For many, this is a time of feasting, nostalgia, and friendly familial rivalries over football teams and who gets to split the wishbone.
For some, however, family ground is one to tread carefully: Political beliefs, often touching upon strong, deep-seated beliefs and values, are likely to arise during conversations around the dinner table.
Particularly following an election cycle—and an election—as controversial and contentious as 2016.
The past few weeks have been full of strong emotions, particularly for Americans, but the effects have been felt worldwide. Citizens from many countries have voiced concerns over this election cycle, the divisiveness and bigotry it has stirred within America, and worry for the futures of many citizens—if not for the planet itself.
It’s likely that your holiday gathering will have people from both sides of the spectrum, with many scattered somewhere along the middle. How can you maintain a sense of equanimity—calmness, composure, and consistency of temper—if things get heated? Especially if it’s something you are passionate about?
Here are some steps I’ll be taking this holiday season. Let me know how it goes for you, and happy holidays!
If you know that the conversation can’t be held as a dialogue (and is more likely to turn into a screaming match) don’t engage. Keep things light: the weather, what movies everyone’s seen lately, how Auntie Merle’s hip surgery went, who thinks it’ll be a bad winter. Before you engage, ask yourself: Are you going to help things, like your cause? Your beliefs? The people you care about? Or are you just going to alienate your friends or relatives, make them angry, and contribute to the memory of a family fight on a holiday? Steer clear. Keep it jolly.
As Elle Woods said, exercise gives you endorphins, and endorphins make you happy. Happy people don’t get in screaming matches around the dinner table. They just don’t.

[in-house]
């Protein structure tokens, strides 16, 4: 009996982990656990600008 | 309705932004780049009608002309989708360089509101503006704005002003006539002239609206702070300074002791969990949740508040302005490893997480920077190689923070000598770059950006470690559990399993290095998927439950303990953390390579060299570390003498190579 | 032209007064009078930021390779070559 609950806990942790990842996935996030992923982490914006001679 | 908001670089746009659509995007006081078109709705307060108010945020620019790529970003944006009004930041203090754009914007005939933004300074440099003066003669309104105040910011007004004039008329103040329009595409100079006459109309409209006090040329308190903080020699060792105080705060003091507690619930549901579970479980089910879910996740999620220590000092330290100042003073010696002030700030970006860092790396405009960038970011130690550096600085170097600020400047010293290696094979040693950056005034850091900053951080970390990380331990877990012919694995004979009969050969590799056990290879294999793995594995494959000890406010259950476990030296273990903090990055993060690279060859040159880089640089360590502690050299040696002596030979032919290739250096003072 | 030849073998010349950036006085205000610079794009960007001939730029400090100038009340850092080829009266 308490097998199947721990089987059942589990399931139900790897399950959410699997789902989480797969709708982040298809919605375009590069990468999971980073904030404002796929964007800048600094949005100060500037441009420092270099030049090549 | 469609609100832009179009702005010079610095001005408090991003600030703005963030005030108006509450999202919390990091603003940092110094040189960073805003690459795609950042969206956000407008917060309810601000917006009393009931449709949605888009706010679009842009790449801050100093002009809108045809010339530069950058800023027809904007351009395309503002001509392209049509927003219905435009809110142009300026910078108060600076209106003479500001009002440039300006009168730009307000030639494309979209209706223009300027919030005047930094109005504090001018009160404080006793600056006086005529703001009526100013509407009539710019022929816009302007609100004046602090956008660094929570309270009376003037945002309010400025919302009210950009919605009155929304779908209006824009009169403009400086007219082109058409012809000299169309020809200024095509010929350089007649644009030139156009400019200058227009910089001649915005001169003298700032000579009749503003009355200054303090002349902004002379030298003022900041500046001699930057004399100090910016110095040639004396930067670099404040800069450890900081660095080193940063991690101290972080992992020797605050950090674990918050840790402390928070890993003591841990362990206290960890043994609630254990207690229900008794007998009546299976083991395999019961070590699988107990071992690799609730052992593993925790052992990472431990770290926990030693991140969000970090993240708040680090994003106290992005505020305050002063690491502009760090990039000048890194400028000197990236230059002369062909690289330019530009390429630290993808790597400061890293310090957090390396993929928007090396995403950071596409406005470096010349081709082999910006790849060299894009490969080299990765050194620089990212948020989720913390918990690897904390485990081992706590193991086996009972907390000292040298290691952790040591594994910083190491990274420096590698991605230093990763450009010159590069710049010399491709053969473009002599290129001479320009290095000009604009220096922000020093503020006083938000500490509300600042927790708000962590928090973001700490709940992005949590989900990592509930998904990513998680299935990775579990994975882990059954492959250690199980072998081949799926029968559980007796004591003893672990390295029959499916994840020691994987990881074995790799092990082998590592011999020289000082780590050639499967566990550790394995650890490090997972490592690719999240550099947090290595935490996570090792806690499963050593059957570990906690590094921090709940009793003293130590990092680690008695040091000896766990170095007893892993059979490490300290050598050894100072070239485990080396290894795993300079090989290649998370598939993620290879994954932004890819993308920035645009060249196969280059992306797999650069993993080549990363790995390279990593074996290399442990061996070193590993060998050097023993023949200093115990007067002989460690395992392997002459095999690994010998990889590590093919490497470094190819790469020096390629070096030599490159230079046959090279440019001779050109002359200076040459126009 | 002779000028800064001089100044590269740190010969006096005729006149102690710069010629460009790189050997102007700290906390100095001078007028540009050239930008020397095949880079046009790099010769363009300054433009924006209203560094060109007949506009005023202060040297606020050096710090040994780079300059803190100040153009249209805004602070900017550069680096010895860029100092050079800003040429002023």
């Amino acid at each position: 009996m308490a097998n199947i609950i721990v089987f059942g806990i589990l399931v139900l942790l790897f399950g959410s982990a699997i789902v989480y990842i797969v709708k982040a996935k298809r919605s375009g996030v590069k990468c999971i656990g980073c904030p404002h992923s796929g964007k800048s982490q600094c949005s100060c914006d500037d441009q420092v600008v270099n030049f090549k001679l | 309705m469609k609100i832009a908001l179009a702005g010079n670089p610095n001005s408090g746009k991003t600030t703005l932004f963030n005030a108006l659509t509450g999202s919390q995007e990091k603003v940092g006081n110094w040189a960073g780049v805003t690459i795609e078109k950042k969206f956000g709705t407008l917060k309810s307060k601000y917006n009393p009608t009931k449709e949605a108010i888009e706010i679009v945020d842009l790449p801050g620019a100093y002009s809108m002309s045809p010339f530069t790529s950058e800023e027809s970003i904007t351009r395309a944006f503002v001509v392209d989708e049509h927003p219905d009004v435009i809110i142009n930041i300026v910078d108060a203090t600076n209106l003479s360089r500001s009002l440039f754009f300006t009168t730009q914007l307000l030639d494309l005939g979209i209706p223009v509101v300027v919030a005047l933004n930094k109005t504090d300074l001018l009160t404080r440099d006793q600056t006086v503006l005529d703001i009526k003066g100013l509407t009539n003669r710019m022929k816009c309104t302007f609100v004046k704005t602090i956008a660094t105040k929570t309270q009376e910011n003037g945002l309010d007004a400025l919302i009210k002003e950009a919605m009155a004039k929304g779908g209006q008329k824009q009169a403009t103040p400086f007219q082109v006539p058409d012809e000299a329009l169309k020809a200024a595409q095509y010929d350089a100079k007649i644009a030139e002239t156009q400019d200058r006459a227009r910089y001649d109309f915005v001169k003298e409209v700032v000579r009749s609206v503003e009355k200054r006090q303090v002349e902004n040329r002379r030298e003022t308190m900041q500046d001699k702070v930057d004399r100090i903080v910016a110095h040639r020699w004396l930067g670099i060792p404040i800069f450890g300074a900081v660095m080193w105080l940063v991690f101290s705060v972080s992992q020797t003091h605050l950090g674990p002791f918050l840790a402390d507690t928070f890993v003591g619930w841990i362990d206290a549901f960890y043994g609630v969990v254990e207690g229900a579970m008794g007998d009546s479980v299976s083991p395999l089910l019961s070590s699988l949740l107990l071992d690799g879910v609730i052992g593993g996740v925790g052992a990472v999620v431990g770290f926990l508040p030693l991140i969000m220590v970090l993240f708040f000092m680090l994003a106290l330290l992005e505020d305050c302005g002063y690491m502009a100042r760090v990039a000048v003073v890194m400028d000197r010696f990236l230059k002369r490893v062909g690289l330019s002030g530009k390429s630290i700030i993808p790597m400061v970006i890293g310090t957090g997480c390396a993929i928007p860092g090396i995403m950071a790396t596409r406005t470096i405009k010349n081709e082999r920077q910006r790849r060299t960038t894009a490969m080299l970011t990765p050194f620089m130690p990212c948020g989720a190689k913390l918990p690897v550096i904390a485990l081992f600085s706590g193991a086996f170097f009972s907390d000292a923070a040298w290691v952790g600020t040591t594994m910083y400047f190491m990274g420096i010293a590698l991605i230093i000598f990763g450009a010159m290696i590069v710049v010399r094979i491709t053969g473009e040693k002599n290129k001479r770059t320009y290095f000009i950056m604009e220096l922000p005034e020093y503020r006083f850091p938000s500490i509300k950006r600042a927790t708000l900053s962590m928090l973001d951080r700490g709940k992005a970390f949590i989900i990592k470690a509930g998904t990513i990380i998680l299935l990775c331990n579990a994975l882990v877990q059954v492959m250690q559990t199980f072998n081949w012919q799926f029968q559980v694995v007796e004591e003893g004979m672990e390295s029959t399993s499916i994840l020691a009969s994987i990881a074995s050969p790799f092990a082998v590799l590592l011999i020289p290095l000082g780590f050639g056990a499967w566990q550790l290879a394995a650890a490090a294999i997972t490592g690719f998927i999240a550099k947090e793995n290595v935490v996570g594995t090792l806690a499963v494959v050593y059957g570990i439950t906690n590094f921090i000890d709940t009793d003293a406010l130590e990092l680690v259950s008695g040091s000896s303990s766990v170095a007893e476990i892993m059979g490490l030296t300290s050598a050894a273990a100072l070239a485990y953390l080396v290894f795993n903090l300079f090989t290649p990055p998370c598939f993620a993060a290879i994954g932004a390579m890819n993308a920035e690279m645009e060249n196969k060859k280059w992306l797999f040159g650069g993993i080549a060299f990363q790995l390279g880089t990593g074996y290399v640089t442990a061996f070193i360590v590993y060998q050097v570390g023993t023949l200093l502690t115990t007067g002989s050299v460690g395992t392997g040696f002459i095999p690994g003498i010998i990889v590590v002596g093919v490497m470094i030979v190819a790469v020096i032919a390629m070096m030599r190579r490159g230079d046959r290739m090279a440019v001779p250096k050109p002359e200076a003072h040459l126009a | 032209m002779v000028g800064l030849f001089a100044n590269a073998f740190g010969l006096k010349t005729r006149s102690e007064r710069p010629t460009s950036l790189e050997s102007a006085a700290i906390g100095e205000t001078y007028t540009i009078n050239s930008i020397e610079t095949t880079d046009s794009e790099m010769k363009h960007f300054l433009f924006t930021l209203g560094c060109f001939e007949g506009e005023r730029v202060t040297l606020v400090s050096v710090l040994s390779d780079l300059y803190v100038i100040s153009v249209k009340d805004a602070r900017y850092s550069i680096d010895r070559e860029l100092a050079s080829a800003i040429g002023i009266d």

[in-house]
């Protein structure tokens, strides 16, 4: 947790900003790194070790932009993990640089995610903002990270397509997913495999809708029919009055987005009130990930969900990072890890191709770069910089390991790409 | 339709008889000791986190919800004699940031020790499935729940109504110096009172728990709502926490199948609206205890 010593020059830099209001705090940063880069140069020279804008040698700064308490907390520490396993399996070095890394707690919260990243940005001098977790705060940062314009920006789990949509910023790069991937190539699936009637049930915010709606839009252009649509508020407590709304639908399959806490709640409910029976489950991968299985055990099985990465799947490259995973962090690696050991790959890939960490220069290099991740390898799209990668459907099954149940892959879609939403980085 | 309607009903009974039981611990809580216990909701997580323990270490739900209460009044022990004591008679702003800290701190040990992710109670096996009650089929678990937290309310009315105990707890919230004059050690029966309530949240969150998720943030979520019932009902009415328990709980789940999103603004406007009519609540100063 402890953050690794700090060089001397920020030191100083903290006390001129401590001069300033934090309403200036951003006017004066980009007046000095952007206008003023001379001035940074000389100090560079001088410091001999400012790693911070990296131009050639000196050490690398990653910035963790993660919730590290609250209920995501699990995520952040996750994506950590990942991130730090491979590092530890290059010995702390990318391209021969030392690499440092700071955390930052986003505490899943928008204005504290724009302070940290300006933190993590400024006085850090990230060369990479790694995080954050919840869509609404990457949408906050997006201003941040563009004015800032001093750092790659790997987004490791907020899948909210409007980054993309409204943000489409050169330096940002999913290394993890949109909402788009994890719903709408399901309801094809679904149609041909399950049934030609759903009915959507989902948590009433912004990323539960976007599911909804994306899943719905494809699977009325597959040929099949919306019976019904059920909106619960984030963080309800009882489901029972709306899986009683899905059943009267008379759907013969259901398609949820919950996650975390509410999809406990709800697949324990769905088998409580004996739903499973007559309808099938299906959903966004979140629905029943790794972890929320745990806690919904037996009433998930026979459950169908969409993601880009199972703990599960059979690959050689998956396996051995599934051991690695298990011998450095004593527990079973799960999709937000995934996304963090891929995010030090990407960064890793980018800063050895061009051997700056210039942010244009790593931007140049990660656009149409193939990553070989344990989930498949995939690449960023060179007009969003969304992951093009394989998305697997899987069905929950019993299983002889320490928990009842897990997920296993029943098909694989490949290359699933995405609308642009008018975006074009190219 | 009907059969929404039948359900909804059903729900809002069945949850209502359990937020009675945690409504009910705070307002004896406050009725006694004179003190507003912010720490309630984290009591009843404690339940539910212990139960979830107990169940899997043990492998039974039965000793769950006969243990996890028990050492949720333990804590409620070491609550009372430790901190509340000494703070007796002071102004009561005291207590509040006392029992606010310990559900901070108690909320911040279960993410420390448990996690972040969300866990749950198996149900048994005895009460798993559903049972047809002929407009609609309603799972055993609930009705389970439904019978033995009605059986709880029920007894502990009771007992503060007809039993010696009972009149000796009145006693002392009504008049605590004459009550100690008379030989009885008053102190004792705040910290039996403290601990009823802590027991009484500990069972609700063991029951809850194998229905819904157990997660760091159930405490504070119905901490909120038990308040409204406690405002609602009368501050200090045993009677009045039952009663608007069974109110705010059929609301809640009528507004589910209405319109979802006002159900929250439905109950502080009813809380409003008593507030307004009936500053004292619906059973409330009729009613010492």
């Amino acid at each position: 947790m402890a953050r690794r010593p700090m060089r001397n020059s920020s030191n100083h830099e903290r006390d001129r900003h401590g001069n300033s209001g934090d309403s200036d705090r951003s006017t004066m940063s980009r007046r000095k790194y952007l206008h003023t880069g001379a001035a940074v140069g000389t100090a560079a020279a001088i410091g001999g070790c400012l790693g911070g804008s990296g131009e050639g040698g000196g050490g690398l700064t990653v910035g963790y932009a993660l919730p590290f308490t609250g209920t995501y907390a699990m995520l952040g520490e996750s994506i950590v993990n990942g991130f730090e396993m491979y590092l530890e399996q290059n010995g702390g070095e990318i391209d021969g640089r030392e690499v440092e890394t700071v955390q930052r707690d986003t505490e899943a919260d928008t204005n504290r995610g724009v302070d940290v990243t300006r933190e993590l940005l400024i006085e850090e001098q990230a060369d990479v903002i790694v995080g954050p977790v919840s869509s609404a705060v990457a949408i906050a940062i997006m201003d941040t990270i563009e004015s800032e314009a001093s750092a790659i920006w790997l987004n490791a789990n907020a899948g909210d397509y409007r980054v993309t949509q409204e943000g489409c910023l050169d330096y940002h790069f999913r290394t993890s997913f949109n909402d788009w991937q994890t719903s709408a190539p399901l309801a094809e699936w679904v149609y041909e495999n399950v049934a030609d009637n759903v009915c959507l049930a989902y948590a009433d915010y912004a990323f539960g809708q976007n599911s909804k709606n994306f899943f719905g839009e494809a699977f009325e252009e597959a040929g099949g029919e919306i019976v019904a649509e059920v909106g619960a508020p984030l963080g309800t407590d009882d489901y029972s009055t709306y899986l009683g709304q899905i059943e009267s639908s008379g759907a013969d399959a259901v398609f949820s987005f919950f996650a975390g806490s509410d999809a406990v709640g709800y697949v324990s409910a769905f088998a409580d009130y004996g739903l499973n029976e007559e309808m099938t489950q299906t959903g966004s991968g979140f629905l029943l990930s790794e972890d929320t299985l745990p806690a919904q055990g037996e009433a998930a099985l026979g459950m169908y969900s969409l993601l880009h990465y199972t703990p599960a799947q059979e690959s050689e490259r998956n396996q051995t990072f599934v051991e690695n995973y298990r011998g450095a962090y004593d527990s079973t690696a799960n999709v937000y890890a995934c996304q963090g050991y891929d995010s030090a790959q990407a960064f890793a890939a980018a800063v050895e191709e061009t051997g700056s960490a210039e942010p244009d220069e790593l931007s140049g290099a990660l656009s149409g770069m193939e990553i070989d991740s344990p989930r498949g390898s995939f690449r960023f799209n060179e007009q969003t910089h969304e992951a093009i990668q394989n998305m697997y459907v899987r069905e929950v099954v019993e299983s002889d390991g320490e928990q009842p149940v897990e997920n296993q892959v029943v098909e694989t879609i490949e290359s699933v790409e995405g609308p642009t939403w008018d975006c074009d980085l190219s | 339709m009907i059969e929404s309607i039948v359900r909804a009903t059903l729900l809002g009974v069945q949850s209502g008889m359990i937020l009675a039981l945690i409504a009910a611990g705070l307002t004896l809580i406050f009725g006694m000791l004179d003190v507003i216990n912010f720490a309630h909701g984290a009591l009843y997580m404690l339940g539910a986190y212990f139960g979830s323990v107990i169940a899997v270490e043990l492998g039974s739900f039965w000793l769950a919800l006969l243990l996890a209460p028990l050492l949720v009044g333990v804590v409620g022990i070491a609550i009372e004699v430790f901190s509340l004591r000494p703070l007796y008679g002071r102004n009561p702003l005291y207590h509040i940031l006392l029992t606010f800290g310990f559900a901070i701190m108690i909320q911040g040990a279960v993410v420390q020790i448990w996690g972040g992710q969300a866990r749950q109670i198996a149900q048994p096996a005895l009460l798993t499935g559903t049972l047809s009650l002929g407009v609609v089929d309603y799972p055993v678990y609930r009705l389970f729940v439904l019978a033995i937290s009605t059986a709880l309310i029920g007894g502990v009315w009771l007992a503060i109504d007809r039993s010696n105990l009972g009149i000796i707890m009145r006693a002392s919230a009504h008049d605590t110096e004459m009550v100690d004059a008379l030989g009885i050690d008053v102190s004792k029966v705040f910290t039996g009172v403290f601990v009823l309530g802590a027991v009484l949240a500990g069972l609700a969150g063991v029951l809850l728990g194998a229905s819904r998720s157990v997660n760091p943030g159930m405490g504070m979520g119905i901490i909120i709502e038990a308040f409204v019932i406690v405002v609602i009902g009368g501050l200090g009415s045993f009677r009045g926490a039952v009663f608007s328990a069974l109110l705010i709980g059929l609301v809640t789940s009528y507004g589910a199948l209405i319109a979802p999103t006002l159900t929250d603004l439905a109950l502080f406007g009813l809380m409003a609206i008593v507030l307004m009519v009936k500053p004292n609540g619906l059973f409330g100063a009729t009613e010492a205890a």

Go for a run in the morning. Get to your local yoga class. Challenge your cousins to a flag football game. Get your heart rate up and your blood pumping, and watch your holiday anxiety lower… Even a little bit.
We don’t really need to discuss why. Think of the last time you drank too much and you tried to have a tough conversation with someone (even the bartender). How did that go? Alternate your mulled wine with water.
It might be counting to ten, and taking a deep breath. And repeating (for a million). It might be, “Inhale, Exhale.” It might be, “Peace, friend.”
It might be, “I’m going to love my family if it makes me crazy.”
Have a routine that you can go to when you need to be calm. Repeat it when you feel baited or like you want to engage in a conversation that is going nowhere.
Do you have a sibling, parent, cousin, or other relative that understands your feelings and can be your safe person? The one that you can exchange a look with that says, “Let’s change the topic,” or just, “I’m glad you’re with me. Let’s stay quiet in this together.” Sometimes having an ally—even a silent one—is enough to get you through.
Sometimes we’re forced into corners, or baited into boxes. Do you have an uncle who won’t let up about the political sticker on your car, or a cousin who keeps asking you about your feelings? Are all of your other coping tools failing?
But be mindful.
The chances are that the people you’re with have been in your life for a good long while, and they aren’t going anywhere anytime soon. They will outlast this election, they will outlast this current political climate, and they will outlast everything but time.
Fight or flight is a normal reaction, especially when emotions have been running high for a long time.
Take a deep breath. Be short. Be concise. Be compassionate.
And then be done.
Be clear that you are done.
You’re done. You did it! You made it through without being hurt or hurting anyone (emotionally, mentally, or physically), thank goodness.
But that doesn’t mean you’re not fighting for what you believe in—you’re just going to do it in a proactive way.
Join a local activist group. Donate to a cause, whether it’s through time, money, or effort.
Perhaps, in lieu of traditional gifts this year, you donate in your family members’ names to your favorite cause.
I hear some organizations even send certificates when a donation is made in someone's name.